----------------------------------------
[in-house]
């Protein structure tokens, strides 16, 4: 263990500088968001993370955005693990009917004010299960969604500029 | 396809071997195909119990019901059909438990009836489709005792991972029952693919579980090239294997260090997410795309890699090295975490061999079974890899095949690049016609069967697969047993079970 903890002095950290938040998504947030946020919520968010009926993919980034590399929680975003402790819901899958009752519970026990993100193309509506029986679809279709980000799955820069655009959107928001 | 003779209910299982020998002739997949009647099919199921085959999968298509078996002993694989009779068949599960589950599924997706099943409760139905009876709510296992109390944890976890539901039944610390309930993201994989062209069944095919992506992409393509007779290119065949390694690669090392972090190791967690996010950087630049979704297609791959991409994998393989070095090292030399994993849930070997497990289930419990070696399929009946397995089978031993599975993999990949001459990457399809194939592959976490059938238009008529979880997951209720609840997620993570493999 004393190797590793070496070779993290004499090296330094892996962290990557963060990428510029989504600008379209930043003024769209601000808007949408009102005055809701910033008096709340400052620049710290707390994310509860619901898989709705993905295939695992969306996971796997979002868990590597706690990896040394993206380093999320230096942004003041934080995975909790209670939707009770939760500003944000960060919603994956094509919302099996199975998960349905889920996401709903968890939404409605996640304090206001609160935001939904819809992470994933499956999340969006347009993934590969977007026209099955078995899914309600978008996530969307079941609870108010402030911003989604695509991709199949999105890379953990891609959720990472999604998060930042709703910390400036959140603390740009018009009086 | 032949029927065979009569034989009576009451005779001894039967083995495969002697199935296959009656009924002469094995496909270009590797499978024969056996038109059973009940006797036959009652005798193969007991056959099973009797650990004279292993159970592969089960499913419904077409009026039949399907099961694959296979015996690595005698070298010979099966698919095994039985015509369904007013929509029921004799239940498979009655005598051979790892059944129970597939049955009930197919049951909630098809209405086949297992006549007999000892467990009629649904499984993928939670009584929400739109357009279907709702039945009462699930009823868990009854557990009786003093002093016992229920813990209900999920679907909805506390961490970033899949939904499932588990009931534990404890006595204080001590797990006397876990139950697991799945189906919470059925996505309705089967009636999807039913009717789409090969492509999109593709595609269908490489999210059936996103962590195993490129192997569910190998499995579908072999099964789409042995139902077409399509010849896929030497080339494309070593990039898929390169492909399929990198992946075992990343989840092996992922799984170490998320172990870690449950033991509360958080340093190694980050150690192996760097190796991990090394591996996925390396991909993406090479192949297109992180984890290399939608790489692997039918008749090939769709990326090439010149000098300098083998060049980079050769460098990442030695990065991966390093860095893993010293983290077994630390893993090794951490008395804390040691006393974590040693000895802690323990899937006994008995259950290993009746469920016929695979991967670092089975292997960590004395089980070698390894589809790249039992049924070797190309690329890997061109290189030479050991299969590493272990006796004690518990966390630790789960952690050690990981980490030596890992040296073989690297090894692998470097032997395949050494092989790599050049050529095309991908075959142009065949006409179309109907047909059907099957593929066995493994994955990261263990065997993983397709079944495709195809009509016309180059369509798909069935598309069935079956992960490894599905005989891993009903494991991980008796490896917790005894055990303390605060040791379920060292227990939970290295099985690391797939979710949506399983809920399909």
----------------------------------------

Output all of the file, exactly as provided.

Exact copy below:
[in-house]
């Protein structure tokens, strides 16, 4: 263990500088968001993370955005693990009917004010299960969604500029 | 396809071997195909119990019901059909438990009836489709005792991972029952693919579980090239294997260090997410795309890699090295975490061999079974890899095949690049016609069967697969047993079970 903890002095950290938040998504947030946020919520968010009926993919980034590399929680975003402790819901899958009752519970026990993100193309509506029986679809279709980000799955820069655009959107928001 | 003779209910299982020998002739997949009647099919199921085959999968298509078996002993694989009779068949599960589950599924997706099943409760139905009876709510296992109390944890976890539901039944610390309930993201994989062209069944095919992506992409393509007779290119065949390694690669090392972090190791967690996010950087630049979704297609791959991409994998393989070095090292030399994993849930070997497990289930419990070696399929009946397995089978031993599975993999990949001459990457399809194939592959976490059938238009008529979880997951209720609840997620993570493999 004393190797590793070496070779993290004499090296330094892996962290990557963060990428510029989504600008379209930043003024769209601000808007949408009102005055809701910033008096709340400052620049710290707390994310509860619901898989709705993905295939695992969306996971796997979002868990590597706690990896040394993206380093999320230096942004003041934080995975909790209670939707009770939760500003944000960060919603994956094509919302099996199975998960349905889920996401709903968890939404409605996640304090206001609160935001939904819809992470994933499956999340969006347009993934590969977007026209099955078995899914309600978008996530969307079941609870108010402030911003989604695509991709199949999105890379953990891609959720990472999604998060930042709703910390400036959140603390740009018009009086 | 032949029927065979009569034989009576009451005779001894039967083995495969002697199935296959009656009924002469094995496909270009590797499978024969056996038109059973009940006797036959009652005798193969007991056959099973009797650990004279292993159970592969089960499913419904077409009026039949399907099961694959296979015996690595005698070298010979099966698919095994039985015509369904007013929509029921004799239940498979009655005598051979790892059944129970597939049955009930197919049951909630098809209405086949297992006549007999000892467990009629649904499984993928939670009584929400739109357009279907709702039945009462699930009823868990009854557990009786003093002093016992229920813990209900999920679907909805506390961490970033899949939904499932588990009931534990404890006595204080001590797990006397876990139950697991799945189906919470059925996505309705089967009636999807039913009717789409090969492509999109593709595609269908490489999210059936996103962590195993490129192997569910190998499995579908072999099964789409042995139902077409399509010849896929030497080339494309070593990039898929390169492909399929990198992946075992990343989840092996992922799984170490998320172990870690449950033991509360958080340093190694980050150690192996760097190796991990090394591996996925390396991909993406090479192949297109992180984890290399939608790489692997039918008749090939769709990326090439010149000098300098083998060049980079050769460098990442030695990065991966390093860095893993010293983290077994630390893993090794951490008395804390040691006393974590040693000895802690323990899937006994008995259950290993009746469920016929695979991967670092089975292997960590004395089980070698390894589809790249039992049924070797190309690329890997061109290189030479050991299969590493272990006796004690518990966390630790789960952690050690990981980490030596890992040296073989690297090894692998470097032997395949050494092989790599050049050529095309991908075959142009065949006409179309109907047909059907099957593929066995493994994955990261263990065997993983397709079944495709195809009509016309180059369509798909069935598309069935079956992960490894599905005989891993009903494991991980008796490896917790005894055990303390605060040791379920060292227990939970290295099985690391797939979710949506399983809920399909």